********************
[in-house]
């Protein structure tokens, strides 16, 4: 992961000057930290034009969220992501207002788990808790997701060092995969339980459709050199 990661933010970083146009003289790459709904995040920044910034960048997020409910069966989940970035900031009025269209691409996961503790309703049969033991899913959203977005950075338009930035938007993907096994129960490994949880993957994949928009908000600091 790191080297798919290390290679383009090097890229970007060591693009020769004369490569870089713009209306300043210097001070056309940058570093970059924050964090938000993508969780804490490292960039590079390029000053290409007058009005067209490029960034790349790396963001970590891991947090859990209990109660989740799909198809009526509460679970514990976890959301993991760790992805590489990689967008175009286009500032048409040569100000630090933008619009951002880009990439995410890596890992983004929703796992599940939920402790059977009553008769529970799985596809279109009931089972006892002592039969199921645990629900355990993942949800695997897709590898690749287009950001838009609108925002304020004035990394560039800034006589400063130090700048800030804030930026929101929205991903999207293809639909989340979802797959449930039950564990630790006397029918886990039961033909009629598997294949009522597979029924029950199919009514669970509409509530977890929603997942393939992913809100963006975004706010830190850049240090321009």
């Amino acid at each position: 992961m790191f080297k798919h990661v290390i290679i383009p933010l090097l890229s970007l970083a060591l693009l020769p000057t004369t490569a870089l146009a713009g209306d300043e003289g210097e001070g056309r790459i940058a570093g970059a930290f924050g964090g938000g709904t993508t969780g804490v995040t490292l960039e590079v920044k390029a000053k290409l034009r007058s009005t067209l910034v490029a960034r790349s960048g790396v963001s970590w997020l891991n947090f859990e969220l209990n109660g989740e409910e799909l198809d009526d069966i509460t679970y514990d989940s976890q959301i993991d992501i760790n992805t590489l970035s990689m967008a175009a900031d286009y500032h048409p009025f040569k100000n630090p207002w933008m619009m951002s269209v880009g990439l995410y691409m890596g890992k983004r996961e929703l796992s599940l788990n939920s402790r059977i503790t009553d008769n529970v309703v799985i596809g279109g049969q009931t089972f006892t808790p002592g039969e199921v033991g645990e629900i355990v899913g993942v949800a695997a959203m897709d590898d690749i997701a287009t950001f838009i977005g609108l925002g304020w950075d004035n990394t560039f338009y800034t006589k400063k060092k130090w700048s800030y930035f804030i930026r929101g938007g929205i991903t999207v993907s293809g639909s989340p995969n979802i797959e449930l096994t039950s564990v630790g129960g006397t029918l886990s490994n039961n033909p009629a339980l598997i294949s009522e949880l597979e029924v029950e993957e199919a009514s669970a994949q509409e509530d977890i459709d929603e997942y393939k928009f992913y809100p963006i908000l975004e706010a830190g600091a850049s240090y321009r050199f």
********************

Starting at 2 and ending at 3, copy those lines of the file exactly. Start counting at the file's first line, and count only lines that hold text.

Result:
């Protein structure tokens, strides 16, 4: 992961000057930290034009969220992501207002788990808790997701060092995969339980459709050199 990661933010970083146009003289790459709904995040920044910034960048997020409910069966989940970035900031009025269209691409996961503790309703049969033991899913959203977005950075338009930035938007993907096994129960490994949880993957994949928009908000600091 790191080297798919290390290679383009090097890229970007060591693009020769004369490569870089713009209306300043210097001070056309940058570093970059924050964090938000993508969780804490490292960039590079390029000053290409007058009005067209490029960034790349790396963001970590891991947090859990209990109660989740799909198809009526509460679970514990976890959301993991760790992805590489990689967008175009286009500032048409040569100000630090933008619009951002880009990439995410890596890992983004929703796992599940939920402790059977009553008769529970799985596809279109009931089972006892002592039969199921645990629900355990993942949800695997897709590898690749287009950001838009609108925002304020004035990394560039800034006589400063130090700048800030804030930026929101929205991903999207293809639909989340979802797959449930039950564990630790006397029918886990039961033909009629598997294949009522597979029924029950199919009514669970509409509530977890929603997942393939992913809100963006975004706010830190850049240090321009």
């Amino acid at each position: 992961m790191f080297k798919h990661v290390i290679i383009p933010l090097l890229s970007l970083a060591l693009l020769p000057t004369t490569a870089l146009a713009g209306d300043e003289g210097e001070g056309r790459i940058a570093g970059a930290f924050g964090g938000g709904t993508t969780g804490v995040t490292l960039e590079v920044k390029a000053k290409l034009r007058s009005t067209l910034v490029a960034r790349s960048g790396v963001s970590w997020l891991n947090f859990e969220l209990n109660g989740e409910e799909l198809d009526d069966i509460t679970y514990d989940s976890q959301i993991d992501i760790n992805t590489l970035s990689m967008a175009a900031d286009y500032h048409p009025f040569k100000n630090p207002w933008m619009m951002s269209v880009g990439l995410y691409m890596g890992k983004r996961e929703l796992s599940l788990n939920s402790r059977i503790t009553d008769n529970v309703v799985i596809g279109g049969q009931t089972f006892t808790p002592g039969e199921v033991g645990e629900i355990v899913g993942v949800a695997a959203m897709d590898d690749i997701a287009t950001f838009i977005g609108l925002g304020w950075d004035n990394t560039f338009y800034t006589k400063k060092k130090w700048s800030y930035f804030i930026r929101g938007g929205i991903t999207v993907s293809g639909s989340p995969n979802i797959e449930l096994t039950s564990v630790g129960g006397t029918l886990s490994n039961n033909p009629a339980l598997i294949s009522e949880l597979e029924v029950e993957e199919a009514s669970a994949q509409e509530d977890i459709d929603e997942y393939k928009f992913y809100p963006i908000l975004e706010a830190g600091a850049s240090y321009r050199f």